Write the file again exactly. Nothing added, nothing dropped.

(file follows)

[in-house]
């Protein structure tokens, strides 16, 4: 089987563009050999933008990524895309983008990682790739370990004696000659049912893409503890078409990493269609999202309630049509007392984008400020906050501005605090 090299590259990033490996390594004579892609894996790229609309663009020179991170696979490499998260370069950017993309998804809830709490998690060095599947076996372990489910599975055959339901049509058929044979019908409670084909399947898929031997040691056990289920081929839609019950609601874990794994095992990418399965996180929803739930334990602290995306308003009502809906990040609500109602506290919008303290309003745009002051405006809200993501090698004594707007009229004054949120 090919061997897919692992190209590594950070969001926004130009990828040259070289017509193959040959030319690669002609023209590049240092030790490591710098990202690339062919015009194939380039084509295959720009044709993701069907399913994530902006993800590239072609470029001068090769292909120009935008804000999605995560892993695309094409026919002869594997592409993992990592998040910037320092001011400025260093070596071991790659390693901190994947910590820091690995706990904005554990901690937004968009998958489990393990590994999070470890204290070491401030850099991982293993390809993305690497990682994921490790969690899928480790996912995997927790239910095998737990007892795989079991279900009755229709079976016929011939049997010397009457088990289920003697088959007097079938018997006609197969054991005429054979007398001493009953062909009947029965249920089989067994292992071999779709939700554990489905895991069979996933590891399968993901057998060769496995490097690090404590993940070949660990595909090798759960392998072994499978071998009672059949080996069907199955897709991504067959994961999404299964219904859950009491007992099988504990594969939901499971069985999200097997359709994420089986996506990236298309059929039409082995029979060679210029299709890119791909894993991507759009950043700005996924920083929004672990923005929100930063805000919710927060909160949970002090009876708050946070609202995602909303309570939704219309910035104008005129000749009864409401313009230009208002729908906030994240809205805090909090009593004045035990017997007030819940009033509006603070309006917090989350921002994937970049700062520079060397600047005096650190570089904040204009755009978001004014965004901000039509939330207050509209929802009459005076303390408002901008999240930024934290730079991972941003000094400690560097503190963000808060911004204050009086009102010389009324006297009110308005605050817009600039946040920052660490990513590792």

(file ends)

[in-house]
């Protein structure tokens, strides 16, 4: 089987563009050999933008990524895309983008990682790739370990004696000659049912893409503890078409990493269609999202309630049509007392984008400020906050501005605090 090299590259990033490996390594004579892609894996790229609309663009020179991170696979490499998260370069950017993309998804809830709490998690060095599947076996372990489910599975055959339901049509058929044979019908409670084909399947898929031997040691056990289920081929839609019950609601874990794994095992990418399965996180929803739930334990602290995306308003009502809906990040609500109602506290919008303290309003745009002051405006809200993501090698004594707007009229004054949120 090919061997897919692992190209590594950070969001926004130009990828040259070289017509193959040959030319690669002609023209590049240092030790490591710098990202690339062919015009194939380039084509295959720009044709993701069907399913994530902006993800590239072609470029001068090769292909120009935008804000999605995560892993695309094409026919002869594997592409993992990592998040910037320092001011400025260093070596071991790659390693901190994947910590820091690995706990904005554990901690937004968009998958489990393990590994999070470890204290070491401030850099991982293993390809993305690497990682994921490790969690899928480790996912995997927790239910095998737990007892795989079991279900009755229709079976016929011939049997010397009457088990289920003697088959007097079938018997006609197969054991005429054979007398001493009953062909009947029965249920089989067994292992071999779709939700554990489905895991069979996933590891399968993901057998060769496995490097690090404590993940070949660990595909090798759960392998072994499978071998009672059949080996069907199955897709991504067959994961999404299964219904859950009491007992099988504990594969939901499971069985999200097997359709994420089986996506990236298309059929039409082995029979060679210029299709890119791909894993991507759009950043700005996924920083929004672990923005929100930063805000919710927060909160949970002090009876708050946070609202995602909303309570939704219309910035104008005129000749009864409401313009230009208002729908906030994240809205805090909090009593004045035990017997007030819940009033509006603070309006917090989350921002994937970049700062520079060397600047005096650190570089904040204009755009978001004014965004901000039509939330207050509209929802009459005076303390408002901008999240930024934290730079991972941003000094400690560097503190963000808060911004204050009086009102010389009324006297009110308005605050817009600039946040920052660490990513590792």